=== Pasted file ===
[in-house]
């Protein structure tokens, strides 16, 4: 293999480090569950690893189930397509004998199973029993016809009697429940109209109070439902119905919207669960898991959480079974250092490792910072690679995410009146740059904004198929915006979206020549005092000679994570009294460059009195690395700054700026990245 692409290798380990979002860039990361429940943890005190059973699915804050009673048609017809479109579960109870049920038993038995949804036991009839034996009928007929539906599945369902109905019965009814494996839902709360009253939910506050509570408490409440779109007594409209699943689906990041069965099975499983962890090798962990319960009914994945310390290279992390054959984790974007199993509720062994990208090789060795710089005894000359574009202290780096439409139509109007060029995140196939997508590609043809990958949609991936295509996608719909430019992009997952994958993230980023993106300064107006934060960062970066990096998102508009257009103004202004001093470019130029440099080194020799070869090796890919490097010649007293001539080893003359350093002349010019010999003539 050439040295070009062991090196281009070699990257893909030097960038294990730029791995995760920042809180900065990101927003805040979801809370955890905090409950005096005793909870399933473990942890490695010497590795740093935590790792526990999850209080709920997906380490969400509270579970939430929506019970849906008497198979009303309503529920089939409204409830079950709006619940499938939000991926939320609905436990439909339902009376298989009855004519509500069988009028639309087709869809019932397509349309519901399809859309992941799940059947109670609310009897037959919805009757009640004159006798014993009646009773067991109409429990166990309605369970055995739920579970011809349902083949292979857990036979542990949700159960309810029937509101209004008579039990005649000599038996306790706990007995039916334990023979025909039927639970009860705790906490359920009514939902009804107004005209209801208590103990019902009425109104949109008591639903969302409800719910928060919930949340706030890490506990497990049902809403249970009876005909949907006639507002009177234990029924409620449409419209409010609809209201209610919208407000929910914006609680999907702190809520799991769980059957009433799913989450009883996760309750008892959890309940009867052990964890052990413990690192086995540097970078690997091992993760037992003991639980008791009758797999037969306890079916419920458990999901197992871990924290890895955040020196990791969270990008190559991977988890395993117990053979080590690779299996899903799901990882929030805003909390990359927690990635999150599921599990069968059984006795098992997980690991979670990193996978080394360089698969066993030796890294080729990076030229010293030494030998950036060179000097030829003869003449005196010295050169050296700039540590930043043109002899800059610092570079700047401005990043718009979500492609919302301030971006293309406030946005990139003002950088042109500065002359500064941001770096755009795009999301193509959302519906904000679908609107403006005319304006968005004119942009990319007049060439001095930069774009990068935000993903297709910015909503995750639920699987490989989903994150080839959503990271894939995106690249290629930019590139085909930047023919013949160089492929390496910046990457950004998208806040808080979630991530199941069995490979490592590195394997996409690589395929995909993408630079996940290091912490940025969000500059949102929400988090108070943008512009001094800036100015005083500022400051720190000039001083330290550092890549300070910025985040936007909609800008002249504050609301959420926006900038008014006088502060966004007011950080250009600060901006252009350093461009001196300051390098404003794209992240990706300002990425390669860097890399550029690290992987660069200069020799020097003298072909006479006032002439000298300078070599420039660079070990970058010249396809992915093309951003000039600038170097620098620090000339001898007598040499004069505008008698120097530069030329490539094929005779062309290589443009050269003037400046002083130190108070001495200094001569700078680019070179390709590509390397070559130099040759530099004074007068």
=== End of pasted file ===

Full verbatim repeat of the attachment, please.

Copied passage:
[in-house]
């Protein structure tokens, strides 16, 4: 293999480090569950690893189930397509004998199973029993016809009697429940109209109070439902119905919207669960898991959480079974250092490792910072690679995410009146740059904004198929915006979206020549005092000679994570009294460059009195690395700054700026990245 692409290798380990979002860039990361429940943890005190059973699915804050009673048609017809479109579960109870049920038993038995949804036991009839034996009928007929539906599945369902109905019965009814494996839902709360009253939910506050509570408490409440779109007594409209699943689906990041069965099975499983962890090798962990319960009914994945310390290279992390054959984790974007199993509720062994990208090789060795710089005894000359574009202290780096439409139509109007060029995140196939997508590609043809990958949609991936295509996608719909430019992009997952994958993230980023993106300064107006934060960062970066990096998102508009257009103004202004001093470019130029440099080194020799070869090796890919490097010649007293001539080893003359350093002349010019010999003539 050439040295070009062991090196281009070699990257893909030097960038294990730029791995995760920042809180900065990101927003805040979801809370955890905090409950005096005793909870399933473990942890490695010497590795740093935590790792526990999850209080709920997906380490969400509270579970939430929506019970849906008497198979009303309503529920089939409204409830079950709006619940499938939000991926939320609905436990439909339902009376298989009855004519509500069988009028639309087709869809019932397509349309519901399809859309992941799940059947109670609310009897037959919805009757009640004159006798014993009646009773067991109409429990166990309605369970055995739920579970011809349902083949292979857990036979542990949700159960309810029937509101209004008579039990005649000599038996306790706990007995039916334990023979025909039927639970009860705790906490359920009514939902009804107004005209209801208590103990019902009425109104949109008591639903969302409800719910928060919930949340706030890490506990497990049902809403249970009876005909949907006639507002009177234990029924409620449409419209409010609809209201209610919208407000929910914006609680999907702190809520799991769980059957009433799913989450009883996760309750008892959890309940009867052990964890052990413990690192086995540097970078690997091992993760037992003991639980008791009758797999037969306890079916419920458990999901197992871990924290890895955040020196990791969270990008190559991977988890395993117990053979080590690779299996899903799901990882929030805003909390990359927690990635999150599921599990069968059984006795098992997980690991979670990193996978080394360089698969066993030796890294080729990076030229010293030494030998950036060179000097030829003869003449005196010295050169050296700039540590930043043109002899800059610092570079700047401005990043718009979500492609919302301030971006293309406030946005990139003002950088042109500065002359500064941001770096755009795009999301193509959302519906904000679908609107403006005319304006968005004119942009990319007049060439001095930069774009990068935000993903297709910015909503995750639920699987490989989903994150080839959503990271894939995106690249290629930019590139085909930047023919013949160089492929390496910046990457950004998208806040808080979630991530199941069995490979490592590195394997996409690589395929995909993408630079996940290091912490940025969000500059949102929400988090108070943008512009001094800036100015005083500022400051720190000039001083330290550092890549300070910025985040936007909609800008002249504050609301959420926006900038008014006088502060966004007011950080250009600060901006252009350093461009001196300051390098404003794209992240990706300002990425390669860097890399550029690290992987660069200069020799020097003298072909006479006032002439000298300078070599420039660079070990970058010249396809992915093309951003000039600038170097620098620090000339001898007598040499004069505008008698120097530069030329490539094929005779062309290589443009050269003037400046002083130190108070001495200094001569700078680019070179390709590509390397070559130099040759530099004074007068």